At one of my shows this woman walks up and says very snobbish "I am your competition" I told her "oh good luck!' Later on I took a walk around and stopped at her table. She had about 10 Hand sanitizers (marked higher then mine) and maybe 10 or 12 cards. Now I am not a professional crafter, but when I saw the cards I had to contain a chuckle. They were a single piece of Cardstock folded with some christmas stickers. I thought to myslelf 'honey you are no competition'. About an hour before the 2 day show ended she walked up while I was talking to another customer (who followed me to every public event I had this year) and bought three items. She tried to be slick and hand my daughter the money and sneak back to her table. When she got there she was laughing with her friend and you could just tell she was plotting to use them as samples. But I got the last laugh because the three items she bought were items that I have had for 3 years now, and I sell maybe one a show. Not by any means big sellers. So good luck to her!!!
It's all about Karma!!!
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Old 01-05-2013, 10:41 PM   #6224
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I always have people ask about my peoms in my online shop (like the snowman popcorn one) but I don't share the words. I nodified the words from another poem to make my own. Last time I shared with someone, the poem was everywhere and no longer unique. It bugs me becasue I like to share but I just can't.
This year, I did let a lady take a pic of my snowman kisses poem, but only because I don't plan to make them next year.

Like others, I am spending some time surfing the web and gathering ideas for inspiration. I bought a ton of paper at my local scapbook stores on Boxing Day. They had many of the nice thick papers 3/$1. Between the 2 shops, I bought $50 worth of paper...easy!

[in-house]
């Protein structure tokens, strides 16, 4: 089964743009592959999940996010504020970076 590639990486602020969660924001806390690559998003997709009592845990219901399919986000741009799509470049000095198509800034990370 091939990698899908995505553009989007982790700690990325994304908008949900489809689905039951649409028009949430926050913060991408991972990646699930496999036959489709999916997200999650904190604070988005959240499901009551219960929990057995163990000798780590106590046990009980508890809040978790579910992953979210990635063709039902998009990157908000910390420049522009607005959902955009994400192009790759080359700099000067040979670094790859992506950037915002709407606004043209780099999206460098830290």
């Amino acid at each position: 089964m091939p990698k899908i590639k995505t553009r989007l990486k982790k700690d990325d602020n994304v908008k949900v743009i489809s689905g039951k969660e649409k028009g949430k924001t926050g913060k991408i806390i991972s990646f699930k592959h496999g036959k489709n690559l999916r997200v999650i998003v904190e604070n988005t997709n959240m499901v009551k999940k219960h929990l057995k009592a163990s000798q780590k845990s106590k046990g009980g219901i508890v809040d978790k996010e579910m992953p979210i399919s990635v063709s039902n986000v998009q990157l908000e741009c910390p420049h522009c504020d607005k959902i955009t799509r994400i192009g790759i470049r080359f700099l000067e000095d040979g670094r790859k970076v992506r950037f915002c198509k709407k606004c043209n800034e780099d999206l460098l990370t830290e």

But, now I am restocked for next year.
I even managed to get some xmas ones for 50% off.
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Old 01-06-2013, 06:10 AM   #6225
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It's all about Karma!!!

LOL Exactly!!!!

I was searching Michael's yesterday and they have Christmas 12x12 stacks, different companies as much as 80% off for anyone looking to stock up! There were lots of them!
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Old 01-07-2013, 08:27 AM   #6226
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I was searching Michael's yesterday and they have Christmas 12x12 stacks, different companies as much as 80% off for anyone looking to stock up! There were lots of them!
I wish mine had some I went there 1-2 weeks back and there weren't any except the Recollections one. I did get a lot of nice christmas stickers for like 40 cents each!
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Old 01-07-2013, 10:51 AM   #6227
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I wish mine had some I went there 1-2 weeks back and there weren't any except the Recollections one. I did get a lot of nice christmas stickers for like 40 cents each!
Oh my, that's a shame! Maybe ours have so many left because we have so many Michael's around??? Not sure. Sorry
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Old 05-06-2013, 05:52 PM   #6228
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Been MIA since January. Been sick off and on (mostly on) since December. Hurry Summer so I can get out of the school and away from all those germs!